"China is on its way to surpass us in many, many ways, and they're cleverly run in a way that's different from the way we would ever want to run," says Schmidt, who is currently chair of the U.S. Department of Defense's Defense Innovation Advisory Board. "We need to take them seriously. . . The Chinese model is a vision of high-tech authoritarianism." Schmidt points out that, from a purely strategic point of view, China's form of government lends itself to large, single-minded, top-down initiatives. "The Chinese model is . . . "I'm not saluting it, I'm not endorsing it in any way, but I'm telling you to take it seriously . . . it has benefits from the standpoint of the strategic execution." A world where China controls AI and trade might not be a very pretty place to live, Schmidt says. "How would you like it if the majority of all the things that you use during our . . .
"In two years, China will be ahead of the United States in AI (artificial intelligence)," states Denis Barrier, CEO of global venture firm Cathay Innovation. If so, China will largely determine how this technology transforms the world. Today's contest is more than a race for dominance in a new technology -- it's one between authoritarianism and democracy. "AI is the world's next big inflection point," says Ajeet Singh, CEO of ThoughtSpot in Palo Alto. Artificial intelligence is machine learning, which self-learns programmed tasks, using data, and the more it gets, the more learned it becomes.
In April, as Eric Schmidt watched a computer program defeat China's top go player in a ground-breaking match in the Chinese city of Wuzhen, the executive chairman of Google's parent company was struck less by the considerable innovations displayed by human and machine than by the audience: "To me the more interesting thing [was that] all the top computer science people in China had shown up." It showed, Schmidt said, the importance placed on AI development by both the Chinese government and its people, and was a postcard from the future competition for AI dominance. "I'm assuming our [U.S.] lead will continue over the next five years and then that China will catch up extremely quickly," the Google leader told the Center for New American Security's Paul Scharre at the Artificial Intelligence & Global Security Summit on Wednesday. Schmidt doesn't like the term "arms race" to describe the U.S.-Chinese rivalry in artificial intelligence, in part because defining AI as a weapon is limiting at best and flatly inaccurate at worst. But it is a tool that can make one military, company, economy, and even nation much more effective than another.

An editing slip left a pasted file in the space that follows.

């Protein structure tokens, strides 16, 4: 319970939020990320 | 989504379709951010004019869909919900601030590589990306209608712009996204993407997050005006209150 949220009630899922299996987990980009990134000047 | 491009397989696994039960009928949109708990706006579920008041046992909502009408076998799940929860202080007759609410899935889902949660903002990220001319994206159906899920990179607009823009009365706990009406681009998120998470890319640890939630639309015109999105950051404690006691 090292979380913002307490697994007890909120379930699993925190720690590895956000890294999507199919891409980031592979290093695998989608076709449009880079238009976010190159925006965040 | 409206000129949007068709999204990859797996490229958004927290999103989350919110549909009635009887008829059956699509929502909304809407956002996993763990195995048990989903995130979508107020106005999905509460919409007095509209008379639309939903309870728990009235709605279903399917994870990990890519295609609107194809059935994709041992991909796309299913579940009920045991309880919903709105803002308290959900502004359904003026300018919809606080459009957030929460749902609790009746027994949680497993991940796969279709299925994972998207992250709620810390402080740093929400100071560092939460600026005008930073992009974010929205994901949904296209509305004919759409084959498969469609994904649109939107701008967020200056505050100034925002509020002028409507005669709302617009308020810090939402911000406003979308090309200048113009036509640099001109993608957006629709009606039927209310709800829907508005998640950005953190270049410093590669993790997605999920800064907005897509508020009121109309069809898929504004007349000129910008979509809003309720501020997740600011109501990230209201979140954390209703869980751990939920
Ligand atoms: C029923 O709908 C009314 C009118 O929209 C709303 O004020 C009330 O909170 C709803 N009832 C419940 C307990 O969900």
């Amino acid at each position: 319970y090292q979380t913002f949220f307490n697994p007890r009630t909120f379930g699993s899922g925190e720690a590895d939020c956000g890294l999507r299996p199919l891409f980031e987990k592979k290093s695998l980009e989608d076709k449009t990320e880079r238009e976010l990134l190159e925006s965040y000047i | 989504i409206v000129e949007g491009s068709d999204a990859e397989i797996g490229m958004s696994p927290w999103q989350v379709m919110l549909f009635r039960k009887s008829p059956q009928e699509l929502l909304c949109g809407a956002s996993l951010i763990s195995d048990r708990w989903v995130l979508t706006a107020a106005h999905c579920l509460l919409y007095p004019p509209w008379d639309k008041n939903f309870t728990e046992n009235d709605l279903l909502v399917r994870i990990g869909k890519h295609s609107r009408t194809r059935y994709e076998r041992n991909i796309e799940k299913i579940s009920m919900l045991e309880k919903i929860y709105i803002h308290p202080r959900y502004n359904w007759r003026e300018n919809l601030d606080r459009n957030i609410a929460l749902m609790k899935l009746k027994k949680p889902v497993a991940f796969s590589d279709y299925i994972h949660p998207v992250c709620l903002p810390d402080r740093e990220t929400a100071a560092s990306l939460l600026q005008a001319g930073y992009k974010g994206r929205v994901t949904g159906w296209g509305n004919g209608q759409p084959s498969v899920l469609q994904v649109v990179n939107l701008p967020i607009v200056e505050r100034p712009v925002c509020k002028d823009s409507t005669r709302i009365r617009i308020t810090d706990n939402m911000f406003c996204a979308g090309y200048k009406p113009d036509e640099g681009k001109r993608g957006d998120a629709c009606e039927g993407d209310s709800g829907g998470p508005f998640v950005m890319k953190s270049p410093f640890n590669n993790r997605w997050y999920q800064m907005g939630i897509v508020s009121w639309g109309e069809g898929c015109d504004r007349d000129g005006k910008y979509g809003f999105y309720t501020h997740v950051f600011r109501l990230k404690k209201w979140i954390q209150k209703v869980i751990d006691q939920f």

The National Security Commission on Artificial Intelligence today released its report today with dozens of recommendations for President Joe Biden, Congress, and business and government leaders. China, the group said, represents the first challenge to U.S. technological dominance that threatens economic and military power for the first time since the end of World War II. The commissioners call for a $40 billion investment to expand and democratize AI research and development a "modest down payment for future breakthroughs", and encourage an attitude toward investment in innovation from policymakers akin that which led to building the interstate highway system in the 1950s. The report recommends several changes that could shape business, tech, and national security. For example, amid a global shortage of semiconductors, the report calls for the United States to stay "two generations ahead" of China in semiconductor manufacturing and suggests a hefty tax credit for semiconductor manufacturers.
The Chinese have a very public, very-deep, extremely well-funded commitment to AI. Air Force General VeraLinn Jamieson says it plainly: "We estimate the total spending on artificial intelligence systems in China in 2017 was $12 billion. We also estimate that it will grow to at least $70 billion by 2020." According to the Obama White House Report in 2016, China publishes more journal articles on deep learning than the US and has increased its number of AI patents by 200%. China is determined to be the world leader in AI by 2030.